I hope you’re using React and I’ll be even more excited if you are using Redux for control flow. Since React was released in 2014 I had an intuitive affinity for the framework. The principles of immutable data and unidirectional communication are core to functional programming, and that’s something that I know a lot about.
Back in the early aughts I built some large projects in Haskell, which is a very academic, very functional language. Imagine my delight all these years later as the mainstream begins to learn what the nerds have been preaching for the last 20 years.
I consult Scotty before recommending any framework or technology to the teams I lead. His ability to absorb and execute new technology year after year is uncanny. I’ve yet to meet a fellow engineer that has worked with him that isn’t a raving fan.
My first project consulting with Gin Lane was to build out an ecommerce solution for The Reformation. This website might be the very first ecom React JS front end to hit production. It was launched in the spring of 2014. I led both the front end and the server side development. This included an in depth customization of the Spree ecommerce platform.
The Sweetgreen ordering application was a sweeping project which consisted of the following components:
- An Ember application for front end ordering
- A Rails API server to the back end ordering, payment, and loyalty programs
- A Rails CMS
The project was developed at Gin Lane where I took lead on the architecture and development. We took great pains to keep tight iteration cycles with the design and product teams, ensuring that each team’s vision of the project did not diverge.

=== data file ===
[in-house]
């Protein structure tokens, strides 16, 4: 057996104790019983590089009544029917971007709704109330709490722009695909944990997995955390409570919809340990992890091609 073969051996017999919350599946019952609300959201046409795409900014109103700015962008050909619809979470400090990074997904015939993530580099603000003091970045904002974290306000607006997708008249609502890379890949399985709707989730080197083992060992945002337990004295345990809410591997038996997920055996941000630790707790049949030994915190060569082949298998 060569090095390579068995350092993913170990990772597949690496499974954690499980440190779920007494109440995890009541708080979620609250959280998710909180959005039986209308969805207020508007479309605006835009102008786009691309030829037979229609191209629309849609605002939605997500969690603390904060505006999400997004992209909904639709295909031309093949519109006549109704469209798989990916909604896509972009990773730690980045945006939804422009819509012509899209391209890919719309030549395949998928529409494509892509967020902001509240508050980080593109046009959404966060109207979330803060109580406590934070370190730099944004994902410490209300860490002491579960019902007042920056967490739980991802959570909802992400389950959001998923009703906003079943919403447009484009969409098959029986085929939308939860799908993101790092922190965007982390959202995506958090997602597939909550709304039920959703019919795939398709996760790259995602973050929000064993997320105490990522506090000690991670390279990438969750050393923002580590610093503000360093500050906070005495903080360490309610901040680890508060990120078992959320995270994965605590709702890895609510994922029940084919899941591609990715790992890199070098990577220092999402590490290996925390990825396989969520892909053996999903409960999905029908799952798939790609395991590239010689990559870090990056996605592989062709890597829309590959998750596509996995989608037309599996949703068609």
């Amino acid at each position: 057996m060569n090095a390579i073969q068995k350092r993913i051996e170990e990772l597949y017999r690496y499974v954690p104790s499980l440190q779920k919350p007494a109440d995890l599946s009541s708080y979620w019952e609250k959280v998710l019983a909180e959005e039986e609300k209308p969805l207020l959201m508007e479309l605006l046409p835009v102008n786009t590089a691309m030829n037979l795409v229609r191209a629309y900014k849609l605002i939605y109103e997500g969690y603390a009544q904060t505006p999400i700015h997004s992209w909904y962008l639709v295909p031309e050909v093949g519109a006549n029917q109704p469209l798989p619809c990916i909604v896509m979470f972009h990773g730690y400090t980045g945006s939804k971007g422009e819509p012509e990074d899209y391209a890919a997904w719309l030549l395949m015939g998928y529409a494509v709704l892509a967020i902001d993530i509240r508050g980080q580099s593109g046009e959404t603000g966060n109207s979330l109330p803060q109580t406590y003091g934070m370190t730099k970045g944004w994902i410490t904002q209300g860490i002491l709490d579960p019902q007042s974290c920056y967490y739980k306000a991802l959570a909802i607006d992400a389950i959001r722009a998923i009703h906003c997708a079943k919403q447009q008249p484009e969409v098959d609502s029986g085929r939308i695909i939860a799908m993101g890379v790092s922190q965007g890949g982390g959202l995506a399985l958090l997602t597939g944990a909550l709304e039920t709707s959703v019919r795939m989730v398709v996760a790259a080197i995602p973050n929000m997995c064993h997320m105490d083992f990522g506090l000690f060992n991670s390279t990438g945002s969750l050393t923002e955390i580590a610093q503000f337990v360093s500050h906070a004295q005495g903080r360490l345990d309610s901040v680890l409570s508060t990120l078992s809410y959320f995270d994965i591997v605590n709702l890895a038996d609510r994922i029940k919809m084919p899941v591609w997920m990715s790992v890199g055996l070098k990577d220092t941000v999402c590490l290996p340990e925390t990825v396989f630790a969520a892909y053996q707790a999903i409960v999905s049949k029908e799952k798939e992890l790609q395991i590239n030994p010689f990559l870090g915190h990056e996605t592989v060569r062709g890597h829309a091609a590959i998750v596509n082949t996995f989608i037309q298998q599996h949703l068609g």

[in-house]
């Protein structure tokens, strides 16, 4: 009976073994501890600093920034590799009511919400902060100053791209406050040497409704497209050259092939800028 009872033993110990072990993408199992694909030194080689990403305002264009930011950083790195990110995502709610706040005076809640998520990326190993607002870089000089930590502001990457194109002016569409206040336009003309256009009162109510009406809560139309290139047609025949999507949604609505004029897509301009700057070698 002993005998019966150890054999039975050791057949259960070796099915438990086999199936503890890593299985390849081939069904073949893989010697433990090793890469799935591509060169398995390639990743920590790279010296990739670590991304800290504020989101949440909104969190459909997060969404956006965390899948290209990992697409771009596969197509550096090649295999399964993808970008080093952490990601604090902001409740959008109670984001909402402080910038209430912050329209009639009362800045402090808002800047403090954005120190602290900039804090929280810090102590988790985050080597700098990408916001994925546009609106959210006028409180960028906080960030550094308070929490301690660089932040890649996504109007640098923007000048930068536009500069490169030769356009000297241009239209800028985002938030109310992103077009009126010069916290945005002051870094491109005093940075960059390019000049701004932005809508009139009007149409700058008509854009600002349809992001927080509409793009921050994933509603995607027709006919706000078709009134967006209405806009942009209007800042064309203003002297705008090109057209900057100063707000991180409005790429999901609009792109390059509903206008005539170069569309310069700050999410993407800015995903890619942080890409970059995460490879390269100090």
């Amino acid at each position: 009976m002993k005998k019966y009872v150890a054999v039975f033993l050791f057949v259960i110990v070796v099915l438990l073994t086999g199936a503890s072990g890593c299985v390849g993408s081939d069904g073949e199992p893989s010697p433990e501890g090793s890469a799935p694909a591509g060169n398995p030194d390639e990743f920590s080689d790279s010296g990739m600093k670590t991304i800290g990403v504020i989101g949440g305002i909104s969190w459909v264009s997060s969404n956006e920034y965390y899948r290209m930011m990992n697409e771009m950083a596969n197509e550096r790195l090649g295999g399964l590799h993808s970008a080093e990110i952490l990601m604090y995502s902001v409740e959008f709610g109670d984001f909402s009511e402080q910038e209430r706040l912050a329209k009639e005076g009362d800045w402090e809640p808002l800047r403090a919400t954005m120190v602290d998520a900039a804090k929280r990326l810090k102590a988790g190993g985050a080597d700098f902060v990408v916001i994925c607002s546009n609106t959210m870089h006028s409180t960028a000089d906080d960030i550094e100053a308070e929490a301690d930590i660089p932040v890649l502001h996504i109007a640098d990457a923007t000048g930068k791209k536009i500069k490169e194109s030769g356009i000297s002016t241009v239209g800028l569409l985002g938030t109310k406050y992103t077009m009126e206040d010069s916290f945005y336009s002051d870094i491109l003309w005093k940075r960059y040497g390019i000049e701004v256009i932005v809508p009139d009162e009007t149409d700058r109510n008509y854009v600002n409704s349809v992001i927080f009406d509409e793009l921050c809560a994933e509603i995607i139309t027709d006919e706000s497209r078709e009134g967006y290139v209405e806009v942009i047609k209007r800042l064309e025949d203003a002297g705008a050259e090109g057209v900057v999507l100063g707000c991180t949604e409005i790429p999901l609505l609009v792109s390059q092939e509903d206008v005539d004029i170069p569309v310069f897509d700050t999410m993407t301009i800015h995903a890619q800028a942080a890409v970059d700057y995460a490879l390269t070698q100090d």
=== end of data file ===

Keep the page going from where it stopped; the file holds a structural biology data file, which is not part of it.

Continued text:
The application was launched on time and to the great delight of both the client and the users.
WebMD Video Player
WebMD and its professional arm, Medscape, had been trying to build out a new video player for their education department for years. The old codebase consisted of several different video players and had a tremendous amount of legacy code that made the task difficult, verging on impossible. The goal was to consolidate everything into one simple video library that all parts of the business could use.
I came in to consult, introducing React.js and Redux as a nice way to juggle all of the many demands on the video player while keeping it modular enough to use nearly anywhere. Key points:
- Introducing React.js to the team at WebMD demanded a fair bit of consultomancy, juggling the usefulness of new technology while introducing it in a way that did not disrupt the vital workflows of the team.
- Architected a component-based player that could be endlessly configured, replacing the old “ball of yarn” style collection of ad hoc video libraries.
- Mentored developers, helping them to get up to speed with a new stack and left them with the skills to maintain it.
- Communicated with the various departments to coordinate integration with enormous back end systems.
The project ended up being a resounding success and greatly simplified the codebase allowing WebMD to free up resources for other projects.